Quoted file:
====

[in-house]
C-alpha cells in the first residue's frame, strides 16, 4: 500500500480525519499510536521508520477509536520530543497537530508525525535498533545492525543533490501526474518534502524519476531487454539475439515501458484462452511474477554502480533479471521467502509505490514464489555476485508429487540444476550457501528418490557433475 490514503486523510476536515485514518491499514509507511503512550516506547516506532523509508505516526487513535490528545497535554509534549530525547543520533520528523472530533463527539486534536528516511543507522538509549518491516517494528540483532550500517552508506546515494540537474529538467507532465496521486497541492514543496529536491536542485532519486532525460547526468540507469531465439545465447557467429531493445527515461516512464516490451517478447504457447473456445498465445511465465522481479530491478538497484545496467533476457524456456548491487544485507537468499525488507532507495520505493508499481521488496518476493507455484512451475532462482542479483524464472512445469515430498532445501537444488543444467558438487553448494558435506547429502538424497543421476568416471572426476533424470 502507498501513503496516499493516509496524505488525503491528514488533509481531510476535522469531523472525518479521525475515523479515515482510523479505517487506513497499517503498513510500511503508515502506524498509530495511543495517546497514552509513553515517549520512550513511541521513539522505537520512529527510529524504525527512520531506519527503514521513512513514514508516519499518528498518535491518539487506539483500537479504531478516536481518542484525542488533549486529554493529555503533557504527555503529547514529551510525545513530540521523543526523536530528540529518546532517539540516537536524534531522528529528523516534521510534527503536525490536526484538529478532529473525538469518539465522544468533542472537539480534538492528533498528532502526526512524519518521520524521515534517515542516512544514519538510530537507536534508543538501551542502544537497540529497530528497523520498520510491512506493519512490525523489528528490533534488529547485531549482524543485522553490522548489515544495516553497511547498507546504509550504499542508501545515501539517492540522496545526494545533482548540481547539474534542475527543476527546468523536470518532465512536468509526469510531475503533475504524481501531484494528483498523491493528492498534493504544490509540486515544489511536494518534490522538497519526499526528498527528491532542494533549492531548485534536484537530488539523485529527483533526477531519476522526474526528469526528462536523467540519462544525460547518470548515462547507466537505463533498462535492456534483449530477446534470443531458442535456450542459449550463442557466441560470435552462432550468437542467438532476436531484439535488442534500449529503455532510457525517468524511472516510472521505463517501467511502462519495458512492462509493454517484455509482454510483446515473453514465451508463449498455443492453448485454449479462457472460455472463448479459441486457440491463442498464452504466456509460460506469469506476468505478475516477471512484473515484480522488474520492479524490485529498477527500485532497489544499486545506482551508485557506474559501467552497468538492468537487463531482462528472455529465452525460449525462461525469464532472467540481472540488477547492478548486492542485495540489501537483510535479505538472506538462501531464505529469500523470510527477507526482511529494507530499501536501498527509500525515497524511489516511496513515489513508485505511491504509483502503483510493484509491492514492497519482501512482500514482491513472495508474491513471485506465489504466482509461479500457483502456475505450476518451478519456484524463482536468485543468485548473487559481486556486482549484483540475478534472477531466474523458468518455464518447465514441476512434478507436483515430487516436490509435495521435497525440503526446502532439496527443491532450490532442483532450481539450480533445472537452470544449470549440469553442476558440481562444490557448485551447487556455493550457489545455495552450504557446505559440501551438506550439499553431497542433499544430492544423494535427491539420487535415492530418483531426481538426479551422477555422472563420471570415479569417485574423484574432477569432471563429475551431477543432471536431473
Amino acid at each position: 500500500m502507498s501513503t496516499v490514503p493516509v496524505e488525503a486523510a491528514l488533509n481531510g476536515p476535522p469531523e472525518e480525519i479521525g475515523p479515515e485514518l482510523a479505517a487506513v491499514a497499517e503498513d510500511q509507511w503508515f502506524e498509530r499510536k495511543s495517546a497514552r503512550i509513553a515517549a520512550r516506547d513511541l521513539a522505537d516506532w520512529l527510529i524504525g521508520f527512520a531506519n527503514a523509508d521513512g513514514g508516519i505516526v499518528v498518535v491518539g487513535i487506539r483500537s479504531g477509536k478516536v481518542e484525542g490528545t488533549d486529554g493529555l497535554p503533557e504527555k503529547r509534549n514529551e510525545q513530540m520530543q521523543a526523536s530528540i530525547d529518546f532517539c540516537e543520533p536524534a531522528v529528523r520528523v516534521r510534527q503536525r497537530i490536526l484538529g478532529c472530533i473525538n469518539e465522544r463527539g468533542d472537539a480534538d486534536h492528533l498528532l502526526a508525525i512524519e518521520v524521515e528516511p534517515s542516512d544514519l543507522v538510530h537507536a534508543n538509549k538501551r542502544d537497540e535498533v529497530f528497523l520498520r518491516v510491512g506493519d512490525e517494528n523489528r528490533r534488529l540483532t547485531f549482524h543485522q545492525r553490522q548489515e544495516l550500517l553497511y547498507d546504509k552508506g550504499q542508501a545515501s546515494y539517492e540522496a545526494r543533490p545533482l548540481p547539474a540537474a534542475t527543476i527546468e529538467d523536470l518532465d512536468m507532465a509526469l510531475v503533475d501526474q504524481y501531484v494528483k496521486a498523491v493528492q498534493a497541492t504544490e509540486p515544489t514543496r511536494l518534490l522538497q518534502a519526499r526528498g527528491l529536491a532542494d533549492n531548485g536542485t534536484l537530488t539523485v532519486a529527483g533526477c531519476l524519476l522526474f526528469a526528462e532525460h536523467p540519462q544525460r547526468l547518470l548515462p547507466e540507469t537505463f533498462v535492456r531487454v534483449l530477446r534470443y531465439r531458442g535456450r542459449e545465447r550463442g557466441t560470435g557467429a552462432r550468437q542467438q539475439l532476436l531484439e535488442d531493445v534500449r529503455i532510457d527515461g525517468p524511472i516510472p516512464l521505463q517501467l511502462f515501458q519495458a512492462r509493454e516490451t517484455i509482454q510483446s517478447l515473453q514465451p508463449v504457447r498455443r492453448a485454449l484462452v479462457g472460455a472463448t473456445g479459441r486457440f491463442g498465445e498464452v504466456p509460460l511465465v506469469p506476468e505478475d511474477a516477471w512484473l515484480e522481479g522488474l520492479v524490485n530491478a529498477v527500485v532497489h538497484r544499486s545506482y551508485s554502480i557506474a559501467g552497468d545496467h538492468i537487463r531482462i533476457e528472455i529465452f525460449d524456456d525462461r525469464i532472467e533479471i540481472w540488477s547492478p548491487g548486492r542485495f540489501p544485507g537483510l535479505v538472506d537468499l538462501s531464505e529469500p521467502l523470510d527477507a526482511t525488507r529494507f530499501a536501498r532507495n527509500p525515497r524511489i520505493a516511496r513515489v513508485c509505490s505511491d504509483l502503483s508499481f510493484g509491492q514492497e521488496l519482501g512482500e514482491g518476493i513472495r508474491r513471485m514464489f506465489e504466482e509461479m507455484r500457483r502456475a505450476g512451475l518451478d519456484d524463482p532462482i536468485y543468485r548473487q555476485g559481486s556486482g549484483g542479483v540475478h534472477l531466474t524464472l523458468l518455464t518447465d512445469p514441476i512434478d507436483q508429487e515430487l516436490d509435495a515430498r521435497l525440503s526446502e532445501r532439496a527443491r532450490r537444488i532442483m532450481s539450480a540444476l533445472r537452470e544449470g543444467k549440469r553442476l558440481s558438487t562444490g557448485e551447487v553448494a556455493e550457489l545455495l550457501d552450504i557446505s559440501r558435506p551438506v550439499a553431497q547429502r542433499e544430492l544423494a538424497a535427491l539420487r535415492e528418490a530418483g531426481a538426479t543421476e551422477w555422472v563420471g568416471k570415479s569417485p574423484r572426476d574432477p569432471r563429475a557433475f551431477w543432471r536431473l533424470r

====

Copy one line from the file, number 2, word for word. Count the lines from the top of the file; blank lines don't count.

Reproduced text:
C-alpha cells in the first residue's frame, strides 16, 4: 500500500480525519499510536521508520477509536520530543497537530508525525535498533545492525543533490501526474518534502524519476531487454539475439515501458484462452511474477554502480533479471521467502509505490514464489555476485508429487540444476550457501528418490557433475 490514503486523510476536515485514518491499514509507511503512550516506547516506532523509508505516526487513535490528545497535554509534549530525547543520533520528523472530533463527539486534536528516511543507522538509549518491516517494528540483532550500517552508506546515494540537474529538467507532465496521486497541492514543496529536491536542485532519486532525460547526468540507469531465439545465447557467429531493445527515461516512464516490451517478447504457447473456445498465445511465465522481479530491478538497484545496467533476457524456456548491487544485507537468499525488507532507495520505493508499481521488496518476493507455484512451475532462482542479483524464472512445469515430498532445501537444488543444467558438487553448494558435506547429502538424497543421476568416471572426476533424470 502507498501513503496516499493516509496524505488525503491528514488533509481531510476535522469531523472525518479521525475515523479515515482510523479505517487506513497499517503498513510500511503508515502506524498509530495511543495517546497514552509513553515517549520512550513511541521513539522505537520512529527510529524504525527512520531506519527503514521513512513514514508516519499518528498518535491518539487506539483500537479504531478516536481518542484525542488533549486529554493529555503533557504527555503529547514529551510525545513530540521523543526523536530528540529518546532517539540516537536524534531522528529528523516534521510534527503536525490536526484538529478532529473525538469518539465522544468533542472537539480534538492528533498528532502526526512524519518521520524521515534517515542516512544514519538510530537507536534508543538501551542502544537497540529497530528497523520498520510491512506493519512490525523489528528490533534488529547485531549482524543485522553490522548489515544495516553497511547498507546504509550504499542508501545515501539517492540522496545526494545533482548540481547539474534542475527543476527546468523536470518532465512536468509526469510531475503533475504524481501531484494528483498523491493528492498534493504544490509540486515544489511536494518534490522538497519526499526528498527528491532542494533549492531548485534536484537530488539523485529527483533526477531519476522526474526528469526528462536523467540519462544525460547518470548515462547507466537505463533498462535492456534483449530477446534470443531458442535456450542459449550463442557466441560470435552462432550468437542467438532476436531484439535488442534500449529503455532510457525517468524511472516510472521505463517501467511502462519495458512492462509493454517484455509482454510483446515473453514465451508463449498455443492453448485454449479462457472460455472463448479459441486457440491463442498464452504466456509460460506469469506476468505478475516477471512484473515484480522488474520492479524490485529498477527500485532497489544499486545506482551508485557506474559501467552497468538492468537487463531482462528472455529465452525460449525462461525469464532472467540481472540488477547492478548486492542485495540489501537483510535479505538472506538462501531464505529469500523470510527477507526482511529494507530499501536501498527509500525515497524511489516511496513515489513508485505511491504509483502503483510493484509491492514492497519482501512482500514482491513472495508474491513471485506465489504466482509461479500457483502456475505450476518451478519456484524463482536468485543468485548473487559481486556486482549484483540475478534472477531466474523458468518455464518447465514441476512434478507436483515430487516436490509435495521435497525440503526446502532439496527443491532450490532442483532450481539450480533445472537452470544449470549440469553442476558440481562444490557448485551447487556455493550457489545455495552450504557446505559440501551438506550439499553431497542433499544430492544423494535427491539420487535415492530418483531426481538426479551422477555422472563420471570415479569417485574423484574432477569432471563429475551431477543432471536431473